While I’m admittedly in the camp of those who believe actress Melissa McCarthy’s on screen persona is best when taken in small doses, I couldn’t help but find myself surprised at how much I enjoyed the actress’ secret agent spoof, Spy, from last summer. The film was so good that it made me rethink my long policy of dismissing most of McCarthy’s cinematic output since her breakthrough success after appearing in the 2011 comedy, Bridesmaids. Spy was a tremendously entertaining effort whose success I hoped would lead to better film projects. Unfortunately, McCarthy has not chosen wisely with her first film effort since Spy. The actress’ latest film is a predictably implausible comedy that’s mostly devoid of laughs, attempting to recycle jokes and situations that would have been old hat twenty years ago. Most of the film’s punch lines can be spotted way in advance and really aren’t that funny when they actually do arrive. All told, I laughed twice during the film. Perhaps that will give some indication of the film’s hit to miss ratio regarding the jokes.
McCarthy is Michelle Darnell, the film’s main character. Darnell is a successful motivational speaker whose life is turned upside down when she’s accused of insider training and forced to serve four months in jail. Upon her exit from jail, she quickly struggles to find her way back and hits on a scheme to start up a business selling brownies and competing with Girl Scout Cookies (yes, you read that correctly). Darnell coerces her former assistant (Kristen Bell) to join her in her schemes which she does but only long enough for the film to run out of laughs and take a left turn towards trite sentimentality in its final act.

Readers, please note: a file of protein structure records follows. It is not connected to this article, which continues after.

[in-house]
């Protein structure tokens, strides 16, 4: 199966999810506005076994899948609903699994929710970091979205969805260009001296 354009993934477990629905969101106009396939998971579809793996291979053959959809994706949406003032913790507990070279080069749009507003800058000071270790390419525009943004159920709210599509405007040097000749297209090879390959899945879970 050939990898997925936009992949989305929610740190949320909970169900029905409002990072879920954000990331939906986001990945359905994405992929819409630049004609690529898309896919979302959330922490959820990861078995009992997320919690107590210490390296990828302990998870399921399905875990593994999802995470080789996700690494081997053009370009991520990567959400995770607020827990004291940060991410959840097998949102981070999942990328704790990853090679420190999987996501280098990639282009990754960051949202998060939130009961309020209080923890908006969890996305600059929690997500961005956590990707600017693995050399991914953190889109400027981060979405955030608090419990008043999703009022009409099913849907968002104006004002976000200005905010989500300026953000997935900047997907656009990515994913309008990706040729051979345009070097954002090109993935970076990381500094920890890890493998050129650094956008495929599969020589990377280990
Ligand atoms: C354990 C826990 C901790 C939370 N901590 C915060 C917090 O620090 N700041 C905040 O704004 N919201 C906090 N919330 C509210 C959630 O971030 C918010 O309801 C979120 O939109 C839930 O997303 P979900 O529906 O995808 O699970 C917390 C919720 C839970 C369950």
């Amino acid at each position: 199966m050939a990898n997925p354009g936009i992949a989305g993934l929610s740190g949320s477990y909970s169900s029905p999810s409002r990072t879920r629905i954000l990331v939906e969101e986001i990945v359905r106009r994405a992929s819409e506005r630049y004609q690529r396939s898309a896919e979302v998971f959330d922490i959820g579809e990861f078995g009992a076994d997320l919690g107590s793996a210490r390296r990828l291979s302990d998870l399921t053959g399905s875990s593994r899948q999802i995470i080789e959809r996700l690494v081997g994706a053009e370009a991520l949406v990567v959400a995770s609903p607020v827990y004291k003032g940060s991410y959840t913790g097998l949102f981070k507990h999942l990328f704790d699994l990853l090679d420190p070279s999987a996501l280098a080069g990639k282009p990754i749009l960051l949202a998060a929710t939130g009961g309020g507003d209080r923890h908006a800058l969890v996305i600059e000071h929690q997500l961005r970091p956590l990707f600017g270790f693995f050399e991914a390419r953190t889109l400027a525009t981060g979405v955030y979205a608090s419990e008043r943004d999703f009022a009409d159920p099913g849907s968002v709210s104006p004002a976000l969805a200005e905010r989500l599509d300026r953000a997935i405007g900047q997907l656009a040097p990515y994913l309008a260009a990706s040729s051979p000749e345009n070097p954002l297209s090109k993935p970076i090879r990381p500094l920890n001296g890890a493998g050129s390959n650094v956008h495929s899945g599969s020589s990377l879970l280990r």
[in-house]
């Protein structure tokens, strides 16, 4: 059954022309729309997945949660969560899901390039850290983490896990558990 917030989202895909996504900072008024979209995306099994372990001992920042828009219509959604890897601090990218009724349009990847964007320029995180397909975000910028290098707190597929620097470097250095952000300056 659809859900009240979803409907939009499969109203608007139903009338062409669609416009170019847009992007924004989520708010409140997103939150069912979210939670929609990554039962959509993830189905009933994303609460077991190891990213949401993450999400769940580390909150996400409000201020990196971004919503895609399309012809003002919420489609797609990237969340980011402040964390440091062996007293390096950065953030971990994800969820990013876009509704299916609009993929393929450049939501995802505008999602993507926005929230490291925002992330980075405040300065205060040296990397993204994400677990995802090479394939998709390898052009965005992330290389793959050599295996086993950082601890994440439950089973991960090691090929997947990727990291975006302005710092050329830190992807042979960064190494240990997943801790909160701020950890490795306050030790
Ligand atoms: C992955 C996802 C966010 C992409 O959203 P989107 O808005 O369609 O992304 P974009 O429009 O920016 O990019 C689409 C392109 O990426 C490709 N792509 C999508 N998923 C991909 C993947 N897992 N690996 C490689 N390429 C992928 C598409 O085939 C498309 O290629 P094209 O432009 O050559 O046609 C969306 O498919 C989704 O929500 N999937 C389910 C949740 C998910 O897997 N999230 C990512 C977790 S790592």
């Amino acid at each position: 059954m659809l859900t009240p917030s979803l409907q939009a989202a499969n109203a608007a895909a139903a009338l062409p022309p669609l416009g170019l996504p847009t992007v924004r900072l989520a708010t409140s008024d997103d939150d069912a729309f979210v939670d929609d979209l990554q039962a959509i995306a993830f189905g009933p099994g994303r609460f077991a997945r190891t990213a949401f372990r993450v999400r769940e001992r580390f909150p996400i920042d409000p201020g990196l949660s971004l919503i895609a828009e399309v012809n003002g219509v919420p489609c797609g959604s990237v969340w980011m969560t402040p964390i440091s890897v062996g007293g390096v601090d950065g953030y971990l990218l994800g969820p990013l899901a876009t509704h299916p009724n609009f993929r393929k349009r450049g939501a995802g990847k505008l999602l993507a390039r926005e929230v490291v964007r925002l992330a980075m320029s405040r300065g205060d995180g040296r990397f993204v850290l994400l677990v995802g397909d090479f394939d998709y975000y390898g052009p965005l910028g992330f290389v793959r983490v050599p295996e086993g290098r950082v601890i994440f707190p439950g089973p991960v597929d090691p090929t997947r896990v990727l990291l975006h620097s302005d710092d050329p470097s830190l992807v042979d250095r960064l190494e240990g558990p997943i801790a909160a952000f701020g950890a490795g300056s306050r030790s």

McCarthy has once again employed her husband, Ben Falcone, by giving him the position as director of the film, a feat last attempted with horrible results in her 2013 film, Tammy. I can’t help but think that a director such as Paul Feig, the writer and director of Spy, could have found a more interesting vehicle for the characters in this film to inhabit. Falcone, on the other hand, is about as tone deaf as they come in regards to comedy and jokes land with a deadening thud time and again.
Michelle Darnell is an interesting concoction, I will admit. It’s a shame that McCarthy, along with her screenwriting co-conspirators on the film, Falcone and Steve Mallory, don’t give her anything of interest to do beyond the lame shenanigans that the film’s trailer suggests. The actress has stated in interviews that the Darnell character has been around since the days that McCarthy was cutting her teeth doing improv comedy. To me it all comes across as simply a character in search of a film more than anything else. Unfortunately, The Boss isn’t that film.